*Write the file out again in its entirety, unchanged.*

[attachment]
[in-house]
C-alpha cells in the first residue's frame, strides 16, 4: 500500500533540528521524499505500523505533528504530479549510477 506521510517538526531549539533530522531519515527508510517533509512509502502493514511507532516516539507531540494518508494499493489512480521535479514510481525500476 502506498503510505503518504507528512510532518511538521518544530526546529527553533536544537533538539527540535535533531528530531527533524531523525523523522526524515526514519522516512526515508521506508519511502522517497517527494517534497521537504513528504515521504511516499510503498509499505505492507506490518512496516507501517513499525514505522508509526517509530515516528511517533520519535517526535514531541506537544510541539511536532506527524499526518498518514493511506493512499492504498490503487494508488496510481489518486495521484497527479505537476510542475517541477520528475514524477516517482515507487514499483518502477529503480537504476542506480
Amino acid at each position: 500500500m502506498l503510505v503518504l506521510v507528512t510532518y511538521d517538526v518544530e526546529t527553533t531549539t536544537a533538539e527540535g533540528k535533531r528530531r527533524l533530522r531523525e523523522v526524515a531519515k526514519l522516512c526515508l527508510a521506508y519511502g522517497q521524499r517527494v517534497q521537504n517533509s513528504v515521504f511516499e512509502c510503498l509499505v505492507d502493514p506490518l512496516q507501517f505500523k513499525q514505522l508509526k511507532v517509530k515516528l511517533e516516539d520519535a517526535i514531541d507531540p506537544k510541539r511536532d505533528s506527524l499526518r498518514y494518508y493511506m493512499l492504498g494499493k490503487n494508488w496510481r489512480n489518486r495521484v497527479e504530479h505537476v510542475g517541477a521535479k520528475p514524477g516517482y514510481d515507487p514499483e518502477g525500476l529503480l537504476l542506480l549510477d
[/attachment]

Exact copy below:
[in-house]
C-alpha cells in the first residue's frame, strides 16, 4: 500500500533540528521524499505500523505533528504530479549510477 506521510517538526531549539533530522531519515527508510517533509512509502502493514511507532516516539507531540494518508494499493489512480521535479514510481525500476 502506498503510505503518504507528512510532518511538521518544530526546529527553533536544537533538539527540535535533531528530531527533524531523525523523522526524515526514519522516512526515508521506508519511502522517497517527494517534497521537504513528504515521504511516499510503498509499505505492507506490518512496516507501517513499525514505522508509526517509530515516528511517533520519535517526535514531541506537544510541539511536532506527524499526518498518514493511506493512499492504498490503487494508488496510481489518486495521484497527479505537476510542475517541477520528475514524477516517482515507487514499483518502477529503480537504476542506480
Amino acid at each position: 500500500m502506498l503510505v503518504l506521510v507528512t510532518y511538521d517538526v518544530e526546529t527553533t531549539t536544537a533538539e527540535g533540528k535533531r528530531r527533524l533530522r531523525e523523522v526524515a531519515k526514519l522516512c526515508l527508510a521506508y519511502g522517497q521524499r517527494v517534497q521537504n517533509s513528504v515521504f511516499e512509502c510503498l509499505v505492507d502493514p506490518l512496516q507501517f505500523k513499525q514505522l508509526k511507532v517509530k515516528l511517533e516516539d520519535a517526535i514531541d507531540p506537544k510541539r511536532d505533528s506527524l499526518r498518514y494518508y493511506m493512499l492504498g494499493k490503487n494508488w496510481r489512480n489518486r495521484v497527479e504530479h505537476v510542475g517541477a521535479k520528475p514524477g516517482y514510481d515507487p514499483e518502477g525500476l529503480l537504476l542506480l549510477d